This post is making me hungry. Of course it will take a year or two before we'll have fruit to harvest... I'll have to find something else to research while waiting! We're also planning for the remaining 80% of the planting beds... but that will have to wait for a future post.


What trees would you want to grow

in a subtropical greenhouse?


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24件のコメント


Kimi BrownKawa
Kimi BrownKawa
2020年1月30日

We went ahead and ordered the limes, yuzu, tangelo, oranges, and figs. The others are (temporarily?) out . We'll ask to be notified when available, and in the mean time will see what we can find elsewhere...


Trees should be shipped in March (unless the greenhouse isn't ready and we tell them to hold off!)

いいね!

Kimi BrownKawa
Kimi BrownKawa
2020年1月27日

Andy, our irrigation system will be buckets and hoses! And maybe buried olla pots. We haul all of our water at this point. We don't even have a well -- we have an arrangement with our neighbors, and haul water from their well.


(Chip's comment was "Micro-what? What are you talking about? We don't even have drinking water!")


Russ just uses hoses in his greenhouse. Other than water everything is automatic (thermostat opens windows and runs blowers through the geothermal tubes). They water a couple times a week, since the recirculated air doesn't cause as much evaporation. It'd be nice to eventually get something more sophisticated set up so it won't require as much babysitting if we take a sh…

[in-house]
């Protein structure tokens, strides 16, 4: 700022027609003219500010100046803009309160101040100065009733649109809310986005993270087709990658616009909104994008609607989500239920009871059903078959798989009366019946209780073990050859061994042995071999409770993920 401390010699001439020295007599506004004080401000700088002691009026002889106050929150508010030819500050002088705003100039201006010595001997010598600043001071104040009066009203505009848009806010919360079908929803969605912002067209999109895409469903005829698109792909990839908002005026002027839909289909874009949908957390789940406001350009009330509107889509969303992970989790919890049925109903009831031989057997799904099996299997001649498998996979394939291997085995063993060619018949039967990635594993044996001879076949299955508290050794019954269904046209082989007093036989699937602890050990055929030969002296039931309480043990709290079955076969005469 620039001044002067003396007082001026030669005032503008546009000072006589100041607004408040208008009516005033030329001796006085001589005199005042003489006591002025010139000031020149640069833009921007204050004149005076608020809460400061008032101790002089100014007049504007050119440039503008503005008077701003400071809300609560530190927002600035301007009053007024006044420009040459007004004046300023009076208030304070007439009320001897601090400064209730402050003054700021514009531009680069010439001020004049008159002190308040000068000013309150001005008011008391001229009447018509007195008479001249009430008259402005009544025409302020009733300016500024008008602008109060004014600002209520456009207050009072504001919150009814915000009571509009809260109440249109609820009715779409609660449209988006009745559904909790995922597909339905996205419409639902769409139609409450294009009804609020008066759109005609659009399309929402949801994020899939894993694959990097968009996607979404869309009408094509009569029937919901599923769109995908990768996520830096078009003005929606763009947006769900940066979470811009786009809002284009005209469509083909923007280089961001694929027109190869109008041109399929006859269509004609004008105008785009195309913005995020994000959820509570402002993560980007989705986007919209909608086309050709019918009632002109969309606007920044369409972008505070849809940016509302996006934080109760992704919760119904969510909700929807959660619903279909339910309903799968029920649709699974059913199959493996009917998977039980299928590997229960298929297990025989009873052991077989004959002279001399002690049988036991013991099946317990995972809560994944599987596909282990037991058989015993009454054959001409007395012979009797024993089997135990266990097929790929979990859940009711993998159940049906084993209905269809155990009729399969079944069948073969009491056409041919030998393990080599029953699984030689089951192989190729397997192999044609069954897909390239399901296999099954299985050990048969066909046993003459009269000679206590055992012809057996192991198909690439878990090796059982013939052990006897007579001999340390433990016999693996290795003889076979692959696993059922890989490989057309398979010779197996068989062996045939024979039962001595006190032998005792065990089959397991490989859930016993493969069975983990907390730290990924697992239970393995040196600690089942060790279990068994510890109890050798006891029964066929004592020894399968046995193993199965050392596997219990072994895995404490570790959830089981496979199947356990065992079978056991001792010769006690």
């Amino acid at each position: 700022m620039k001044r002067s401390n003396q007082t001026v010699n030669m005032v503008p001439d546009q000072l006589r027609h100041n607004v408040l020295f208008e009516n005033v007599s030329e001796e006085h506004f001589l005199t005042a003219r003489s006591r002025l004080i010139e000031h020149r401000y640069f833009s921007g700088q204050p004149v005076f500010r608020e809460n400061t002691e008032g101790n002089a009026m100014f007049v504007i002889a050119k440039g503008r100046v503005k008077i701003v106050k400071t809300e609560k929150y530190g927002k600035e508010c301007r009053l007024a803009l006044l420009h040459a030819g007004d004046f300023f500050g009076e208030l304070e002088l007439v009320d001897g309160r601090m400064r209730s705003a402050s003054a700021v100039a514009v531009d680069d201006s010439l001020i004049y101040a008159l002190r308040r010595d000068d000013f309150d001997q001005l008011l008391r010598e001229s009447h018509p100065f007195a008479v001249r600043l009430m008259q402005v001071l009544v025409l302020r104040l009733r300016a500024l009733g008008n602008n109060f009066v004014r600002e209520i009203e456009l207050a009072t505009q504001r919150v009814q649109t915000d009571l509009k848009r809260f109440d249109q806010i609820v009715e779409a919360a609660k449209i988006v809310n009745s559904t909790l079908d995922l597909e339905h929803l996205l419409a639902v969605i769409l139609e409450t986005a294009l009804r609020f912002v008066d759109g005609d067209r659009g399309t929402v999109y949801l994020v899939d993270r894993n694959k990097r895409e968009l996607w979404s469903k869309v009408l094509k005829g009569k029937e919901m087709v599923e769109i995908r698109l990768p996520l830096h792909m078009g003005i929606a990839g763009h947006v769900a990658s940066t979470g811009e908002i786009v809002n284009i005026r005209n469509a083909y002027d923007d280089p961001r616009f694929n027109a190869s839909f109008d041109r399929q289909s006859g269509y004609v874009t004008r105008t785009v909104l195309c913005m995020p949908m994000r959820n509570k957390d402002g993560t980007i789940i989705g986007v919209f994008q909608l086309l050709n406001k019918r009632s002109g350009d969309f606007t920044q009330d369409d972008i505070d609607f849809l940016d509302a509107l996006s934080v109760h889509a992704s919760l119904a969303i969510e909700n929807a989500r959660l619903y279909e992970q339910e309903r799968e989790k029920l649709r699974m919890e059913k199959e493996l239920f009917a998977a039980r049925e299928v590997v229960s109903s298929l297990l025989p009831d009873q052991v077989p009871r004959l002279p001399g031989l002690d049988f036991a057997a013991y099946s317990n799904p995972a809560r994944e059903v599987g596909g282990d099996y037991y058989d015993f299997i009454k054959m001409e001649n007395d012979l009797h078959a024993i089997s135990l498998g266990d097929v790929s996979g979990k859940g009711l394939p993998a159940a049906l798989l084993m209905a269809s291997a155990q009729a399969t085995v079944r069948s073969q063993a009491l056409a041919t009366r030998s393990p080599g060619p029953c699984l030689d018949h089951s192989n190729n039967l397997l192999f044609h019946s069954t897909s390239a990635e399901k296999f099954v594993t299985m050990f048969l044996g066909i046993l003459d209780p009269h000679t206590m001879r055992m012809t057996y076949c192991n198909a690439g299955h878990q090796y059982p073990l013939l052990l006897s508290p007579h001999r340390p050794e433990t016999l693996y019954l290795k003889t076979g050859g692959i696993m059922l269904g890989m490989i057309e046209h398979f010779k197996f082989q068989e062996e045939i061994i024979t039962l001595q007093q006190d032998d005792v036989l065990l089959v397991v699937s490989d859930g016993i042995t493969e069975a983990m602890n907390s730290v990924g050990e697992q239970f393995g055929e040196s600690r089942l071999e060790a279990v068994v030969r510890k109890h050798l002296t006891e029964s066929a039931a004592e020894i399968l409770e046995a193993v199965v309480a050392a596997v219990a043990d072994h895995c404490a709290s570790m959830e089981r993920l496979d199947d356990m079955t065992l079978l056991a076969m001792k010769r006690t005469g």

いいね!

Andrew Frelick
Andrew Frelick
2020年1月27日

What irrigation system are you using? Micro jets?

いいね!

Kimi BrownKawa
Kimi BrownKawa
2020年1月26日

Good point, Bruce!


We think locally grown tropical fruits should be a hit at our farmers' market... and citrus are nice because they stay on the tree when ripe, making harvest convenient.


Russ (greenhouse designer) says figs are also a great sell, but they need to be harvested as soon as ripe, and don't last well on the plant, so you eat a lot of figs for 6 days in season, and only sell 1 day's worth per week! Unfortunately our 3 closest farmer's markets happen at the same time, and New Mexico requires a commercial kitchen to make most value-added product. We might be able to sell fig cookies. But you can probably expect to get fig jam…


いいね!

Kimi BrownKawa
Kimi BrownKawa
2020年1月26日

Yeah, Ross, and hopefully we'll only be irrigating enough that the plants will actually use most of what we give them... We don't have much runoff here (when we have a deluge we have seen the arroyos run, but only for an hour or two before it's all absorbed) so I think the effort of that infrastructure would be wasted here.


I have seen stuff on vertical farming but haven't looked into it deeply... I know in the greenhouse we will have lots of what I would consider vertical farming, in that we will use the whole volume... for example, planting something like grapes in the small north raised beds (which will eventually be shaded by the trees), since they…


いいね!